A new poll by Insights West examines public opinion on the recent PR war between the federal government and the wireless phone industry.

Poll points to stalemate in wireless phone war, appetite for more competition

Insights West finds B.C. customers don't see federal government or telcos are their champion

Seventy one per cent of B.C. residents say there’s not enough competition in Canada’s wireless phone industry, according to a new poll.

The online survey by Insights West found only 12 per cent think there’s enough competition and five per cent say there’s too much.

Roughly four in five B.C. residents agree that Canadians pay some of the highest wireless rates in the developed world, that it’s unfair for three big phone companies to control most of the industry and that it’s important for Canada to add a fourth major player to inject competition.

But the poll found fewer respondents – 49 per cent – convinced that the new entrant should be a large foreign wireless firm.

The federal government has attempted to woo a new major foreign player to Canada but U.S. mobile giant Verizon ruled out such a move over the summer.

Forty three per cent agreed with the federal government’s assertion that consumers have more wireless choice now than a year ago.

Insights West vice-president Mario Canseco said the findings point to a stalemate in the ongoing public relations battle between the federal government and the big three telcos over wireless policy reform.

The poll found 21 per cent say the federal government has the best interest of customers in mind, just 10 per cent named the wireless industry and 69 per cent don’t regard either as their champion.

“The appetite for more competition in the wireless industry is substantial, but few British Columbians are looking at the federal government as the saviour of consumers,” Canseco said. “There is no outright winner in this conflict, as most residents cannot select either of the two opponents as the one that will defend their interests.”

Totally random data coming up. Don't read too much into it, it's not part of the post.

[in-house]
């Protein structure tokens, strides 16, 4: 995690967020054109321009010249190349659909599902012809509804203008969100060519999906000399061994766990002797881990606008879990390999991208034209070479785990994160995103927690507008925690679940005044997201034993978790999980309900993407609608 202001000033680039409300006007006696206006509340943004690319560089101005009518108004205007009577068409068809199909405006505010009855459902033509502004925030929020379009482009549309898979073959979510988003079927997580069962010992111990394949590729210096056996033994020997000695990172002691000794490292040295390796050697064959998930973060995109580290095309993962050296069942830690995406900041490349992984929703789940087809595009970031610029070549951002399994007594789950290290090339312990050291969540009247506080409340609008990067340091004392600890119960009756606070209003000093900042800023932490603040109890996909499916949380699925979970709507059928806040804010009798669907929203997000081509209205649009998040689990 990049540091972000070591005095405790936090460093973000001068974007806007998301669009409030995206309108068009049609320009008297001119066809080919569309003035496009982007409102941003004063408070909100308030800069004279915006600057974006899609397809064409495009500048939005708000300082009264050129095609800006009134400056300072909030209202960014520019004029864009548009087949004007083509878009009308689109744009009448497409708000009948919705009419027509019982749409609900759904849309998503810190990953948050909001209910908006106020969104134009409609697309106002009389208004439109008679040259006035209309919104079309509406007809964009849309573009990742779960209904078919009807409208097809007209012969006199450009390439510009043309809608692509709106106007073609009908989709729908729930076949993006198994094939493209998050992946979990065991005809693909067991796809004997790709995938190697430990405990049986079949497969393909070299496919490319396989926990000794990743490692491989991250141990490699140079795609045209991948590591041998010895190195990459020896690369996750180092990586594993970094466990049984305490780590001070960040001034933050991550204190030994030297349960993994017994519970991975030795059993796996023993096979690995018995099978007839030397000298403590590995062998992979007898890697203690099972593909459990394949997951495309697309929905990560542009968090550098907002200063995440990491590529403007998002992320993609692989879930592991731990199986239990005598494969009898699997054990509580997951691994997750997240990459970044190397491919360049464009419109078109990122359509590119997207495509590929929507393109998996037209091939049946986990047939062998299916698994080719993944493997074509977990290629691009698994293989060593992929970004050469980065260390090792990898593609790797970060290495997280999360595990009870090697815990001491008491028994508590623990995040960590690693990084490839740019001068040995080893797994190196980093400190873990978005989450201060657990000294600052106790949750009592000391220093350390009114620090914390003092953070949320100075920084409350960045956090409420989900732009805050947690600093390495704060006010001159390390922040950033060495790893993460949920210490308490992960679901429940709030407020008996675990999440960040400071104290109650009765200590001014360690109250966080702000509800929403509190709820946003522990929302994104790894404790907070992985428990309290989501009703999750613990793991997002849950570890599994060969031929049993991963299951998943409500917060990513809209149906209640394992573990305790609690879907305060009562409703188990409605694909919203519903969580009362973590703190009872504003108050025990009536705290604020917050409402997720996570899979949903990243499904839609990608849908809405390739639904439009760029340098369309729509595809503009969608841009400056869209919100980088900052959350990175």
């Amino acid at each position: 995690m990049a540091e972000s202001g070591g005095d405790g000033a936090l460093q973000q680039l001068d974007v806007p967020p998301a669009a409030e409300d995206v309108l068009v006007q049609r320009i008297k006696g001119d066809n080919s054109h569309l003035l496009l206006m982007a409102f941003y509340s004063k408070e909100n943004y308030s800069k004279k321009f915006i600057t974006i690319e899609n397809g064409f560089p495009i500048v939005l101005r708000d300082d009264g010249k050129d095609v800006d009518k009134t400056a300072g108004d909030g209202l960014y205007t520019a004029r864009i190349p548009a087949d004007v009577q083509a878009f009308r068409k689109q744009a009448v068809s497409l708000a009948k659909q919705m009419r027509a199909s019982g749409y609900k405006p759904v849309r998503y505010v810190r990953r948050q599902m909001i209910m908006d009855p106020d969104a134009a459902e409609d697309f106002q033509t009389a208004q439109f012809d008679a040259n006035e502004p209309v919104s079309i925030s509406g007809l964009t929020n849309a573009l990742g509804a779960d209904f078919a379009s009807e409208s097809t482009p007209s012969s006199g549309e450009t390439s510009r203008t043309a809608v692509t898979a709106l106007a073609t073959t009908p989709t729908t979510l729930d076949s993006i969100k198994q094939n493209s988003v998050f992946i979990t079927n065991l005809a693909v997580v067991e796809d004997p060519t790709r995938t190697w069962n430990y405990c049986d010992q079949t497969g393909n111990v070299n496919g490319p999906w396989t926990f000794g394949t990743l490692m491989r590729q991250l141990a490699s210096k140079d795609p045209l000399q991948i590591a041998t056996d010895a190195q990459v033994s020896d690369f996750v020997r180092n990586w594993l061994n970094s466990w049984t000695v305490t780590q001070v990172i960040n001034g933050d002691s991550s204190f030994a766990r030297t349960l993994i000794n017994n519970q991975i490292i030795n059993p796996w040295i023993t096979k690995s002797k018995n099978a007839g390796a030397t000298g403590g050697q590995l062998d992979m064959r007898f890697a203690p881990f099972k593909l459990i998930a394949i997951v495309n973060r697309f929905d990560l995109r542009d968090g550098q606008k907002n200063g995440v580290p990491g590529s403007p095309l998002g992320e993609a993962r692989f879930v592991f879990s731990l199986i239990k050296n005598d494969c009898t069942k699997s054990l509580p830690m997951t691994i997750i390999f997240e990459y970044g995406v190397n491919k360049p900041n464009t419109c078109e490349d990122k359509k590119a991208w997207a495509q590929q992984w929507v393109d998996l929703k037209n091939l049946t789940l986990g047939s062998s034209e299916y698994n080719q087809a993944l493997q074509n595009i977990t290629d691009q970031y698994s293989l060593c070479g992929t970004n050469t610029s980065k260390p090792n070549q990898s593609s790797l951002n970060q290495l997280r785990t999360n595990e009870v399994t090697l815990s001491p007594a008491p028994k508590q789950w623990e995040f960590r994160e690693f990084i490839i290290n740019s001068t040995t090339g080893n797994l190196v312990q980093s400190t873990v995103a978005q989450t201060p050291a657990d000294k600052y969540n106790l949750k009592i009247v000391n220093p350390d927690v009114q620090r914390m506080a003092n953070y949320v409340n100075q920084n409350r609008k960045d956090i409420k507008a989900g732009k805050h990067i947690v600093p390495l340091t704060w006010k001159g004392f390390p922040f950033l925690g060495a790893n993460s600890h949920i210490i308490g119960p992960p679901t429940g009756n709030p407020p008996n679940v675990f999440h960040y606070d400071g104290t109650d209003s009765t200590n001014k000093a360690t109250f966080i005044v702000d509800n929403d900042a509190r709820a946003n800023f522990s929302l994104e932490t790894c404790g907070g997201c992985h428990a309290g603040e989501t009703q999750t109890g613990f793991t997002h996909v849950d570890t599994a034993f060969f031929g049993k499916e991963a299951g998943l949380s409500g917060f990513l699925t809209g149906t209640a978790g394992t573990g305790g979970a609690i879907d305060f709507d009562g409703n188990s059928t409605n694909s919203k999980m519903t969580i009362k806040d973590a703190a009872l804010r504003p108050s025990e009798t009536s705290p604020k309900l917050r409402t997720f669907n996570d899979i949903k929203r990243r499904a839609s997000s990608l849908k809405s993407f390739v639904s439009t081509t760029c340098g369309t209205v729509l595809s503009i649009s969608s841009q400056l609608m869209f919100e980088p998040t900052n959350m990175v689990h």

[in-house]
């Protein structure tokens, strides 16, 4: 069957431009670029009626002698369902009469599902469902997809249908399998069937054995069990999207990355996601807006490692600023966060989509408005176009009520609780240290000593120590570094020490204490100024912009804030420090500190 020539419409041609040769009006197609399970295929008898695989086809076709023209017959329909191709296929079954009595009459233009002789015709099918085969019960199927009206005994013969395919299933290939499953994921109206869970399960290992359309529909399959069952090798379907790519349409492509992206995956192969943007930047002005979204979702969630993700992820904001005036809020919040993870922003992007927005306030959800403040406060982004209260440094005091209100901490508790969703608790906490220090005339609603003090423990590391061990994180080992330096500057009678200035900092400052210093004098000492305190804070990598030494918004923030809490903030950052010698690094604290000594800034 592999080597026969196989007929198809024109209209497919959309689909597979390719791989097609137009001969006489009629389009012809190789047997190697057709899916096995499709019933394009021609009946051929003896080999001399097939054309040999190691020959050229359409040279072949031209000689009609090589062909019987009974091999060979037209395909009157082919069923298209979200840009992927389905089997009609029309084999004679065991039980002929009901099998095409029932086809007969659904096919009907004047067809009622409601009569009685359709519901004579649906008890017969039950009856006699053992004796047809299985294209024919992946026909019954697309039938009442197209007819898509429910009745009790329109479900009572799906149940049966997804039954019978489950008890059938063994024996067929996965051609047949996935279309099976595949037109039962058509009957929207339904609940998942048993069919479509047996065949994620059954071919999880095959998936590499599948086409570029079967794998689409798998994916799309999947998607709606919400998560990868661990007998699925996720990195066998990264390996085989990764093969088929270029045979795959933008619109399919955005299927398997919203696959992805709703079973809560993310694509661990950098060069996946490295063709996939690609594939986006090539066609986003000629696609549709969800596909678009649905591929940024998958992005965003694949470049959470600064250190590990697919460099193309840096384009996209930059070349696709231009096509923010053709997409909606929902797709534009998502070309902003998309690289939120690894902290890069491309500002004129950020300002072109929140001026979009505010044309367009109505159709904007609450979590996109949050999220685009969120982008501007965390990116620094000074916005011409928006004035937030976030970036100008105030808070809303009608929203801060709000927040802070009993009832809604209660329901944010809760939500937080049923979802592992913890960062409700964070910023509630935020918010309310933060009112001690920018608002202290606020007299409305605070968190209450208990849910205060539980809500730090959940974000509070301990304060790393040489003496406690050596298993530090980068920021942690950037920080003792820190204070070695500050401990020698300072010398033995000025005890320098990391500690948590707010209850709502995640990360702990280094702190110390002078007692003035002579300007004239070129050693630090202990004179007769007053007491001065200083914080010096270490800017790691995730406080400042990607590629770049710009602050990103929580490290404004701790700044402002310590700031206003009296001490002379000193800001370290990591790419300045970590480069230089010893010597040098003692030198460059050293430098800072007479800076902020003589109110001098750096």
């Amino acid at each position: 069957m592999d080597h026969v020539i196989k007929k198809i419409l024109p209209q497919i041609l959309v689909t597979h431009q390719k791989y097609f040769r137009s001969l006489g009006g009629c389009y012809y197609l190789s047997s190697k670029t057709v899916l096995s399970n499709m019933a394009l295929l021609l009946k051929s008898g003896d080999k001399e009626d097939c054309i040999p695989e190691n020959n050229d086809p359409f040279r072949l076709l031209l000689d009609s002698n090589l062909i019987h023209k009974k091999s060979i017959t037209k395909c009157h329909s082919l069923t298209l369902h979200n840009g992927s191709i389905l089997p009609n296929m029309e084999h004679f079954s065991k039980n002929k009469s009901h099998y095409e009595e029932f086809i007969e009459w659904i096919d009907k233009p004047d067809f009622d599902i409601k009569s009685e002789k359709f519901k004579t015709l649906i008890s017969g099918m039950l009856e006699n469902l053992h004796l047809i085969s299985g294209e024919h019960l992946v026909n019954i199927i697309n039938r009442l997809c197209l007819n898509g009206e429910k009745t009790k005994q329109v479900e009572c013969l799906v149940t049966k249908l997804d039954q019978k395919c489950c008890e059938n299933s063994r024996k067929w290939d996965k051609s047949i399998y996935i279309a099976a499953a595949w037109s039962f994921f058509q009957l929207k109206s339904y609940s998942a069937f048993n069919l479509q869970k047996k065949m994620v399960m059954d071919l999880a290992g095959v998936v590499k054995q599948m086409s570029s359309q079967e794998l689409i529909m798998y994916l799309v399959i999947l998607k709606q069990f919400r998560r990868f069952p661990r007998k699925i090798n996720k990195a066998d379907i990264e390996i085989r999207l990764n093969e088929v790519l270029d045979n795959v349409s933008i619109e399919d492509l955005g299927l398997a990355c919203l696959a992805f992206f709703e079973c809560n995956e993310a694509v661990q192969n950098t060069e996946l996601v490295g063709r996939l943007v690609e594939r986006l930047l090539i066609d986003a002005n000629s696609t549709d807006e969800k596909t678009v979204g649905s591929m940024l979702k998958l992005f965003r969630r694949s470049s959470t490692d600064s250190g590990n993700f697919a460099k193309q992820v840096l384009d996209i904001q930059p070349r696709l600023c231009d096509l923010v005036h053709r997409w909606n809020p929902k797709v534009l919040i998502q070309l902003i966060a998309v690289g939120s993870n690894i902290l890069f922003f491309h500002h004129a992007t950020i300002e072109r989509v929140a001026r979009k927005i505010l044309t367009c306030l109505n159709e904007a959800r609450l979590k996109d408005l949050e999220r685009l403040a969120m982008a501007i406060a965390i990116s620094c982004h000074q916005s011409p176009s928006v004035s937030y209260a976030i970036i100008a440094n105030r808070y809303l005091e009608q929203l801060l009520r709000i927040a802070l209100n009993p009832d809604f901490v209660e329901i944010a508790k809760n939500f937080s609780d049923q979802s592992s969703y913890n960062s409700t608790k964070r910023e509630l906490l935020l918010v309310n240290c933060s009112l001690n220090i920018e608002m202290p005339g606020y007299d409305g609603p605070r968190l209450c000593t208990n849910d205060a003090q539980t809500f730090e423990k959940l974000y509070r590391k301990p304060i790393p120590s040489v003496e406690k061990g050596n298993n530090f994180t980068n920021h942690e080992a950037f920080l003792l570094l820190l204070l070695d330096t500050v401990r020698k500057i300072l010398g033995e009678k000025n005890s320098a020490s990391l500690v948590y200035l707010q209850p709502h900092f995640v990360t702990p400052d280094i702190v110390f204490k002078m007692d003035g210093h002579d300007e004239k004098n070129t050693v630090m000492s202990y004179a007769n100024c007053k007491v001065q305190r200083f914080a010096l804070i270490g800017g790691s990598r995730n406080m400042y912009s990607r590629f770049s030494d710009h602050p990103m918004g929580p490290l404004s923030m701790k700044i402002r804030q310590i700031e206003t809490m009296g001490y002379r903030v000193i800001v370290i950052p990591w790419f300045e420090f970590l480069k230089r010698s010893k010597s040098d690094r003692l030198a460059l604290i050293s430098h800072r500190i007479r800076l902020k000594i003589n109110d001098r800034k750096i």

For more on the poll see insightswest.com.

 

 

Just Posted

Greyhound cleared to end routes in northern B.C., Vancouver Island

Company says nine routes have dropped 30% in ridership in last five years

BC Budget’s Top 10 promises the North Coast will care about

BC Ferry fare reductions, Indigenous language investments, rent support for seniors

B.C. BUDGET: Fare freeze, free travel for seniors on BC Ferries

A complete fare freeze will be put into place on major routes, and fares will be rolled back on smaller routes by 15 per cent

BC BUDGET: New spaces a step to universal child care

Fees reduced for licensed daycare operators

BC BUDGET: NDP cracks down on speculators, hidden ownership

Foreign buyers’ tax extended to Fraser Valley, Okanagan, Vancouver Island

Therapy dogs make appearance at B.C. Games

The St. John’s Ambulance therapy dog program launches a pilot project at the 2018 Kamloops B.C. Winter Games

How to keep local news visible in your Facebook feed

Facebook has changed the news feed to emphasize personal connections. You might see less news.

Sticking the landing at the B.C. Games

Gymnasts talk competition, B.C. Winter Games, and teamwork in Kamloops

$153M in federal cash to fund child care, education training in B.C.

Bilateral agreement will create 1,370 new infant and toddler spaces

A B.C. woman talks her life in the sex trade

A view into the life from one Kelowna prostitute and the issues it can cause for women

Twitter feed prays for — instead of preying on — B.C. MLAs

Non-partisan Christian group wants to support politicians through personalized prayer

Mills Memorial Hospital financing formula released

Regional taxpayers to pay $113.7 million for new facility.

Hundreds march for justice in death of Winnipeg teen

Tina Fontaine was pulled from a river in 2014, her body wrapped in a blanket and weighed down by rocks

Most Read